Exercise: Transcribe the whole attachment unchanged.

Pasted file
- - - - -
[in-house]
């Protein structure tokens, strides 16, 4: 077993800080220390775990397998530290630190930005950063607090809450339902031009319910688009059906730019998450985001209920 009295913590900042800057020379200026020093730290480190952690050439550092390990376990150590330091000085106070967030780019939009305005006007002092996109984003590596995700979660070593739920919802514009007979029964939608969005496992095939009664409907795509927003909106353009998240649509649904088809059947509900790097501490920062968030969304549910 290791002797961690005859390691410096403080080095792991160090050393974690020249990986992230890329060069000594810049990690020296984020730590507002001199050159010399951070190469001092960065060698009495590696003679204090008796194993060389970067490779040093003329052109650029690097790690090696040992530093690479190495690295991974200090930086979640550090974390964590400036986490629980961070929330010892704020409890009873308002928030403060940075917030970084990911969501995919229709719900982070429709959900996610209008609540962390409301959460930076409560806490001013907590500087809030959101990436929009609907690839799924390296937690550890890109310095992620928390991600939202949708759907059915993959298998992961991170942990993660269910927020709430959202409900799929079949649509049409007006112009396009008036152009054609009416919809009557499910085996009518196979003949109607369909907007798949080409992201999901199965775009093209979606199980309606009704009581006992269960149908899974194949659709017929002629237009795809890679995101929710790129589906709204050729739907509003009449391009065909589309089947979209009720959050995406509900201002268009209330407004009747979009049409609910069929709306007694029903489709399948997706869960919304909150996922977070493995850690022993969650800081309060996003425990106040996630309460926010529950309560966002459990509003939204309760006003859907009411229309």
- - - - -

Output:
[in-house]
């Protein structure tokens, strides 16, 4: 077993800080220390775990397998530290630190930005950063607090809450339902031009319910688009059906730019998450985001209920 009295913590900042800057020379200026020093730290480190952690050439550092390990376990150590330091000085106070967030780019939009305005006007002092996109984003590596995700979660070593739920919802514009007979029964939608969005496992095939009664409907795509927003909106353009998240649509649904088809059947509900790097501490920062968030969304549910 290791002797961690005859390691410096403080080095792991160090050393974690020249990986992230890329060069000594810049990690020296984020730590507002001199050159010399951070190469001092960065060698009495590696003679204090008796194993060389970067490779040093003329052109650029690097790690090696040992530093690479190495690295991974200090930086979640550090974390964590400036986490629980961070929330010892704020409890009873308002928030403060940075917030970084990911969501995919229709719900982070429709959900996610209008609540962390409301959460930076409560806490001013907590500087809030959101990436929009609907690839799924390296937690550890890109310095992620928390991600939202949708759907059915993959298998992961991170942990993660269910927020709430959202409900799929079949649509049409007006112009396009008036152009054609009416919809009557499910085996009518196979003949109607369909907007798949080409992201999901199965775009093209979606199980309606009704009581006992269960149908899974194949659709017929002629237009795809890679995101929710790129589906709204050729739907509003009449391009065909589309089947979209009720959050995406509900201002268009209330407004009747979009049409609910069929709306007694029903489709399948997706869960919304909150996922977070493995850690022993969650800081309060996003425990106040996630309460926010529950309560966002459990509003939204309760006003859907009411229309």